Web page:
Sabine Lake is a huge saltwater estuary with a total size of about 90,000 acres. It’s located along the Texas/Louisiana border, so it’s in a bit of a weird spot. The lake sits between a bunch of different cities both in Texas and Louisiana, but it’s not overly close to any of the major urban centers. For example, it would take about 1.5-2 hours to drive to Sabine Lake from Houston. Nevertheless, it’s a really nice setting with some good fishing, so it’s definitely worth considering, especially if you live, or are visiting, Beaumont, Orange, or Port Arthur, which are all very close to Sabine Lake.

Many anglers like Sabine Lake as a place to practice kayak fishing, and it’s also a hot spot for anglers who like to cast from their boat. The main reason for this is you have much better accessibility to some of the better hidden gems in the lake, and with water access, you can explore a lot of these areas in a relatively short amount of time. Some of the most popular spots that a lot of anglers tend to gravitate towards are Lighthouse Cove, Stewts Island, the north revetment wall, and anywhere along the jetties. For reference, the picture at the start of this article is of Sabine Lake (beautiful, right?).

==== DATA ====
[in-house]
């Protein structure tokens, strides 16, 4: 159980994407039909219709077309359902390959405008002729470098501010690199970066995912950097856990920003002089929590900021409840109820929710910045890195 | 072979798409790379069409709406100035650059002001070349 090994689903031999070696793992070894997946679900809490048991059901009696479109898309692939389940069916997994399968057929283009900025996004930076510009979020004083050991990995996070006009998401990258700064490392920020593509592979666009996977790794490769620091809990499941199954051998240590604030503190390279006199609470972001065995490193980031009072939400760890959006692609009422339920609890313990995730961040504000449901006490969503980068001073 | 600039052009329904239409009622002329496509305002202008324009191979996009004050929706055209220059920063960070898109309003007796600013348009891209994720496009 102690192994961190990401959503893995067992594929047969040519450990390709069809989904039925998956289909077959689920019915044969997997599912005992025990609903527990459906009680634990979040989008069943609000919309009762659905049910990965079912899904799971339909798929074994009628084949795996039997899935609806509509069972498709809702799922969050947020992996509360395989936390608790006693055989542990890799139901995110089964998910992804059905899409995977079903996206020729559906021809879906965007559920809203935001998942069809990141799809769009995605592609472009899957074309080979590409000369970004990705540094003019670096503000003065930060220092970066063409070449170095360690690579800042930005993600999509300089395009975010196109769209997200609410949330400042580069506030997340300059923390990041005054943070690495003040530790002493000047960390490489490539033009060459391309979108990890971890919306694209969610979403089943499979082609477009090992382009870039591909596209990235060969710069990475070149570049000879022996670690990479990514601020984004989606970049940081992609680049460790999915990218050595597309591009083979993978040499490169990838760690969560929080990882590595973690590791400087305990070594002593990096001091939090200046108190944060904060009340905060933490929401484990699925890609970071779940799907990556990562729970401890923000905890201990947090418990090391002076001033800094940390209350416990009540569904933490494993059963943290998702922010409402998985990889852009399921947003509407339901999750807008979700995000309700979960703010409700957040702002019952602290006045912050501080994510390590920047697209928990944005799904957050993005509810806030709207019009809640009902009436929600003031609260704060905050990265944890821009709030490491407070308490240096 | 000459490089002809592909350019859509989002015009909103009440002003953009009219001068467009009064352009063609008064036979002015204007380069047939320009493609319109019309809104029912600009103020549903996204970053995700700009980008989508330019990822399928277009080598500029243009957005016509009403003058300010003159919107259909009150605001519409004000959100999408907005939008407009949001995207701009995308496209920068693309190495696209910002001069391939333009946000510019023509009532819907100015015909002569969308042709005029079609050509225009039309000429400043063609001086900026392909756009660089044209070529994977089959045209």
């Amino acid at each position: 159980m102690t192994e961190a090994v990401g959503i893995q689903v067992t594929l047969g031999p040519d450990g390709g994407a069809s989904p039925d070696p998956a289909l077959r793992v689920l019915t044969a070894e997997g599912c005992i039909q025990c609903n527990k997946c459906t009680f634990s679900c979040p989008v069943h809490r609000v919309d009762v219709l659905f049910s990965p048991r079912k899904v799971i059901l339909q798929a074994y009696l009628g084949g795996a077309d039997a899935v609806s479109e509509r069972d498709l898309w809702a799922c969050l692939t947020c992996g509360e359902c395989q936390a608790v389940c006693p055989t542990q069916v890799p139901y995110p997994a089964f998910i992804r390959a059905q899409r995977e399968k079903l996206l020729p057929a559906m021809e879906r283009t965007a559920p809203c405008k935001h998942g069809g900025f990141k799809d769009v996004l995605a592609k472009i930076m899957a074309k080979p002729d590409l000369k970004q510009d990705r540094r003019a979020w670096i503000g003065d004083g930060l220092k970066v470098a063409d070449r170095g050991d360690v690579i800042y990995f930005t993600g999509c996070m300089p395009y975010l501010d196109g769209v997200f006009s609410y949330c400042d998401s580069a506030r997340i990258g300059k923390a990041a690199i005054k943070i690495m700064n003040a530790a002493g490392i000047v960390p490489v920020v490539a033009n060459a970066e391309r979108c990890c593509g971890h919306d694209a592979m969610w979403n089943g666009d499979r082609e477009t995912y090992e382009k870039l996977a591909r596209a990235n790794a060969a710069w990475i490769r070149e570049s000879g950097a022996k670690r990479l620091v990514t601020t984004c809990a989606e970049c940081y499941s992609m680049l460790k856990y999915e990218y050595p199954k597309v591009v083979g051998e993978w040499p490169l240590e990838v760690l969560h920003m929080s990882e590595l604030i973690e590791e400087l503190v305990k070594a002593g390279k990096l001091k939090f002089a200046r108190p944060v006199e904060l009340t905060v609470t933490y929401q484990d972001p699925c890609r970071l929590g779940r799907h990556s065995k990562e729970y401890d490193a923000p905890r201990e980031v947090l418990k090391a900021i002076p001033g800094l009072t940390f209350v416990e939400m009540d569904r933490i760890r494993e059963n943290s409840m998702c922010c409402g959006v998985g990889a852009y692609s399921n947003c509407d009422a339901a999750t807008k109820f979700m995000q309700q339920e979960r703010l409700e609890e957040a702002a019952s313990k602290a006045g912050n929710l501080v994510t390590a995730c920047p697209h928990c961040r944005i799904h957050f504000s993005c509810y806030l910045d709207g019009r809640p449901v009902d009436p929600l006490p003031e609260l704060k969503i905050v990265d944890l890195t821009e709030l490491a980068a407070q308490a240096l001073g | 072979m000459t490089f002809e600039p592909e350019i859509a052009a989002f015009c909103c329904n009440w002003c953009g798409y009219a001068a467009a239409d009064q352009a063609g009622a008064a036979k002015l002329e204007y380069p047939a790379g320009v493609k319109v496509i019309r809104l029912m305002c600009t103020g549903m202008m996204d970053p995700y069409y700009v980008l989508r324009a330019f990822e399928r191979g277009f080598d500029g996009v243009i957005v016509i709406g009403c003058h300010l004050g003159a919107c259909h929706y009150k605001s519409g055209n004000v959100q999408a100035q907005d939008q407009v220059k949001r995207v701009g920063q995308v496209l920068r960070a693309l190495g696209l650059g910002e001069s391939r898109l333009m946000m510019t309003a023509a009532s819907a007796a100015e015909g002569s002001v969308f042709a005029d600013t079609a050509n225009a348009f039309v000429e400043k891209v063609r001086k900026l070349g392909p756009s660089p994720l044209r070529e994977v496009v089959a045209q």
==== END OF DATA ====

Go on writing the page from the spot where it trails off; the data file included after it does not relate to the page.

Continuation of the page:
This lake holds a lot of different species including, but not limited to, striped bass, speckled trout, sand trout, catfish, red fish, bull shark, sheepshead, Southern flounder, and much more. Furthermore, Sabine Lake isn’t as crowded as you may expect for a great fishing spot, so it can be really nice for angler who hate crowds. If you don’t feel comfortable just rolling up and casting a line on your own, you can try hopping on one of the local charters. Some anglers find charters to be a huge turn off, but they can often be worth it, especially to get local advice from knowledgeable anglers.

East Galveston Bay

East Galveston Bay is a really deceiving spot to cast a line, but in a good way. Located about 70 miles from Houston (by driving around Trinity Bay), this area is highly popular, with many anglers worrying that there is too much pressure being placed on the Bay to continue supplying beautiful trophy trout in a sustainable manner. Fortunately, even with the fact that it’s highly popular, East Galveston Bay continues to produce lots of big fish for those epic strikes.

One of the reasons this Bay continues to live up to its fame is that many anglers in the area practice catch-and-release. This ensures that the big females continue to inhabit the waters without a sharp decline in the population. This leads to optimal conditions for local anglers, as good spots to cast are numerous and easy to find, you can cast from shore, wade, kayak, or boat, and success is abundant!

With a huge area worth exploring in its entirety, it’s easy to keep coming back to East Galveston Bay without always returning to the “same-old”, which is why we really like this spot. On your first go, it could be worth hooking up with a charter, or at least a guide, as this will definitely benefit your future visits. If that’s something you prefer to avoid, there are lots of bait shops in the area and the people there can provide some of their local knowledge of where could be good to start on any particular day.